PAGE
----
©National Trust/Ithell Colquhoun bequest
Courtesy of Royal Cornwall Museum

In 1959 she moved to a cottage in the village of Paul, inland from Mousehole. As she immersed herself in the activities of various occult organisations, her work became more inward-looking. 1961 saw the publication of her gothic occult novel, ‘The Goose of Hermogenes’, described by the Daily Telegraph as ‘possessing a haunting, visionary quality’. Ithell began to sign her paintings with a distinctive monogram with magical connotations. She continued to exhibit in the 1970s with retrospective shows in Exeter and at the Newlyn Orion in Penzance. As a painter of fantasy she achieved some success in Europe. However, writing became of primary importance to her during this period.

One of Ithell’s most powerful late works is ‘Dark Fire’ of 1980. While the subject can conjure up the idea of regeneration or purification, in this context it is the destructive force which prevails. It has been suggested that the painter was inspired by the role of fire in the process of alchemy. Here it forms an impenetrable barrier, beyond human control, which threatens to consume all in its path.

Dark Fire 1980
Oil on canvas
©National Trust/Ithell Colquhoun bequest
Courtesy of Royal Cornwall Museum

In 1988, in a bizarre echo of the death of Barbara Hepworth thirteen years earlier, Ithell Colquhoun died in a fire at her home.* Her writings, letters and library were bequeathed to Tate Britain. The National Trust was granted custodianship of her artworks, and they are currently stored at Lanhydrock. Visiting the archive in the hope of coming across some of her lesser known canvases, I was taken aback by the sheer volume of her output. Though yet to be fully catalogued, the variety and scope of these works is awe-inspiring. The collection (in excess of 1,000 works) ranges from pencil and charcoal nude studies of the early 1930s, to eerily empty landscapes recording her travels in Greece and Corsica, and commissions for costume design and stage sets. It is evident that the ‘surrealist’ label obscured an oeuvre of exceptional versatility.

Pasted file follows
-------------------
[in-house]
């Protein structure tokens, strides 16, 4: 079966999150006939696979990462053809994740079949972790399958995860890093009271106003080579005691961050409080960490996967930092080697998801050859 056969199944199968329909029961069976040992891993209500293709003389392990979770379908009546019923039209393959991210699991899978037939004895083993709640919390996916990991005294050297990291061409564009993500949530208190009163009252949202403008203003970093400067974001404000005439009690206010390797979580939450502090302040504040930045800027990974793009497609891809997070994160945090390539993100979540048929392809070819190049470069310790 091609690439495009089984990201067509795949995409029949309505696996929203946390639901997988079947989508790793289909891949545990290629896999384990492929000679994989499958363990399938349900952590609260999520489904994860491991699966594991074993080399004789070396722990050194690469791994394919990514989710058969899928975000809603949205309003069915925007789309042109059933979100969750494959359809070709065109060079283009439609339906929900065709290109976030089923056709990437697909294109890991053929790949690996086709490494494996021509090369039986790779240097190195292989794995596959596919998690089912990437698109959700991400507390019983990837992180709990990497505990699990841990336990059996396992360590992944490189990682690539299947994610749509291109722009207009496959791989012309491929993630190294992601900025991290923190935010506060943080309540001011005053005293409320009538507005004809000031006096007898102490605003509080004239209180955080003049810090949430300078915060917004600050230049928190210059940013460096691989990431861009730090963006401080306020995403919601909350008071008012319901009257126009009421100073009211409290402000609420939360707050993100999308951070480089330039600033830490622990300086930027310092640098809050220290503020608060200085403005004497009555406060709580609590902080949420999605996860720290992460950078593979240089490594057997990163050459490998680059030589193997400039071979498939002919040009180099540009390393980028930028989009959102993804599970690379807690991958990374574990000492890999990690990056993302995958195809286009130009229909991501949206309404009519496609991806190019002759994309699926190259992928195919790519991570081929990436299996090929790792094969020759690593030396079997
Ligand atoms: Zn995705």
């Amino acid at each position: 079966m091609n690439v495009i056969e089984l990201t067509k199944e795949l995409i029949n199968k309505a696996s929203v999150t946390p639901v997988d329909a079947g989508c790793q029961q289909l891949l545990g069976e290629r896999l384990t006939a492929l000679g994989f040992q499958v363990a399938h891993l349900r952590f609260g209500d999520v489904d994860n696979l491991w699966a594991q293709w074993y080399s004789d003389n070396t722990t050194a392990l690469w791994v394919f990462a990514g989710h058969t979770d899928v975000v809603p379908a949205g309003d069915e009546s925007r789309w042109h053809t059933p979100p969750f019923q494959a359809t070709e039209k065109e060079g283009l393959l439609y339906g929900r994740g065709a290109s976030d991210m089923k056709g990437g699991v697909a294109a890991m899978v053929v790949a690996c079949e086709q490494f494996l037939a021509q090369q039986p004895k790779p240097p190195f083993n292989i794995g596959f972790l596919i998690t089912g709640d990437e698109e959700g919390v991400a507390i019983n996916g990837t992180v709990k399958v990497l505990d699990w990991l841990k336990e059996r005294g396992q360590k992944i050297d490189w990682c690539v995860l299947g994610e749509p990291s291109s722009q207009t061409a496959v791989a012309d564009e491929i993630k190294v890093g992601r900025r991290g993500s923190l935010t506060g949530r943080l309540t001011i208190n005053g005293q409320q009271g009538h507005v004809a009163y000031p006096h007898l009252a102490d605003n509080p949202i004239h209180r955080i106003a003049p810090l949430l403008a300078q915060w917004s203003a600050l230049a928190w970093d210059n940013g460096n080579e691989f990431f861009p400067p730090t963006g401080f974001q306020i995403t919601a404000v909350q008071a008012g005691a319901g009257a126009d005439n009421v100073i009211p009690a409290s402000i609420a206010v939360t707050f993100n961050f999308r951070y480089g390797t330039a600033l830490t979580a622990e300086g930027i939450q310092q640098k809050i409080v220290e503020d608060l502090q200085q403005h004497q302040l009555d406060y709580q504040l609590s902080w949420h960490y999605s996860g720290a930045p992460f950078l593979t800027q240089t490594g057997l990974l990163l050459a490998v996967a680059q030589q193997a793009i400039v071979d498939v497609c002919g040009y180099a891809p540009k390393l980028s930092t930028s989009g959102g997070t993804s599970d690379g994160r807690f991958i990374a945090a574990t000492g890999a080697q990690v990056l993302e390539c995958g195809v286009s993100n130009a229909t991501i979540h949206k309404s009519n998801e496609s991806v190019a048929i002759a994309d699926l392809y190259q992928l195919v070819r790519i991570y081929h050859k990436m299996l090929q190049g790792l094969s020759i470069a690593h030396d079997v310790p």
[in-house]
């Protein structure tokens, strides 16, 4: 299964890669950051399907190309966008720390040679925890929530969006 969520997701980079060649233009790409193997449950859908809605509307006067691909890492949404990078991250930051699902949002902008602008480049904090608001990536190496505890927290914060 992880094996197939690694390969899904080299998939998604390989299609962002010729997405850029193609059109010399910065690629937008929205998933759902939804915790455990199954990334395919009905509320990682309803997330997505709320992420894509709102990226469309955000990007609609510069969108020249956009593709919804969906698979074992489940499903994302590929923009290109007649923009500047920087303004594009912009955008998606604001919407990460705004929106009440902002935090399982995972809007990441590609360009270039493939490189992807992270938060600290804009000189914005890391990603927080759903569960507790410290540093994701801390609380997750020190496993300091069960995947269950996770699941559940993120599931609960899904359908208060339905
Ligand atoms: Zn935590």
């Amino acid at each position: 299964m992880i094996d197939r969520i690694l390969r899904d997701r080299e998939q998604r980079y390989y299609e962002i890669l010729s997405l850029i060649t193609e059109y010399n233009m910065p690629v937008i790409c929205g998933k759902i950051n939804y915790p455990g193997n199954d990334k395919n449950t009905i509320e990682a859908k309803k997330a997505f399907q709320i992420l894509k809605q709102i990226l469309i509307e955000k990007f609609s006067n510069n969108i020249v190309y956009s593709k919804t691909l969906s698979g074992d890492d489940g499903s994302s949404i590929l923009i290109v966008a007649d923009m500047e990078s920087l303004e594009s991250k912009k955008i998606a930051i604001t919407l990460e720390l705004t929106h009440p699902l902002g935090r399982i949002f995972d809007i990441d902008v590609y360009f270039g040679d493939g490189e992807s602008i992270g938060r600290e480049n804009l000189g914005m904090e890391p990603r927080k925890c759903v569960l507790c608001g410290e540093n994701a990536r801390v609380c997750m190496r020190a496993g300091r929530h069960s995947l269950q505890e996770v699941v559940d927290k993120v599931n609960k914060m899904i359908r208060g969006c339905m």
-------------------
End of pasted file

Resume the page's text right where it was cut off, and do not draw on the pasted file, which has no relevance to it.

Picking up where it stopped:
One image in particular which caught my attention was a preparatory work for a mural entitled ‘Decoration for a Children’s Waiting-Room in a Hospital’, with a curious inscription in the bottom left-hand corner, ‘Benedict Yae’. I understand it was destined for the hospital in Moreton in Marsh, but have been unable to ascertain whether this project ever came to fruition. An oriental fantasy, it would have delighted its young viewers, enabling their imaginations to roam freely in an enchanted world.

Decoration for a Children’s Waiting Room in a Hospital c. 1936
Oil on board ©National Trust/Ithell Colquhoun bequest

Ithell Colquhoun was a strong individual who refused to conform to expectations. An atmosphere of mutual antagonism existed between her and the artists of St Ives, with whom she had little in common. It would be interesting to speculate what she might have made of ‘Dark Monarch – Magic and Modernity in British Art’, the 2009 exhibition at Tate St Ives in which her work was shown alongside that of her St Ives contemporaries. This show was testament not only to a resurgence of interest in her paintings, but also to her importance as a writer and collector who embraced surrealism, automatism and the occult. The accompanying catalogue includes an excerpt from her book ‘Children of the Mantic Stain’ describing automatism as applied to her visual work.

Posthumous acclaim, then, for an artist ahead of her time. It is to be hoped that documentation of the Lanhydrock collection will facilitate wider access to the legacy of this exceptional woman.

© 2011 Helen Hoyle

Acknowledgements to:

Richard Shillitoe:
National Trust, Lanhydrock
Royal Cornwall Museum
Special thanks to Amy Hale, PhD, Adjunct Professor of Humanities, UMUC, whose book 'The Supersensual Life of Ithell Colquhoun' is due to be published later this year by Francis Boutle Publishers at

Further reading: 'The Living Stones' by Ithell Colquhoun

*See comment by Richard Shillitoe (below)

Researching Ithell Colquhoun

Research sometimes leads down blind alleys. While exploring the work of Ithell Colquhoun for this article, a breakthrough occurred when I accessed a new database, the Cornwall Artists Index. This led me to a collection of over 1000 works by Colquhoun, in the custodianship of the National Trust at Lanhydrock. Without this information, my quest for little-known images by the artist would have proved fruitless.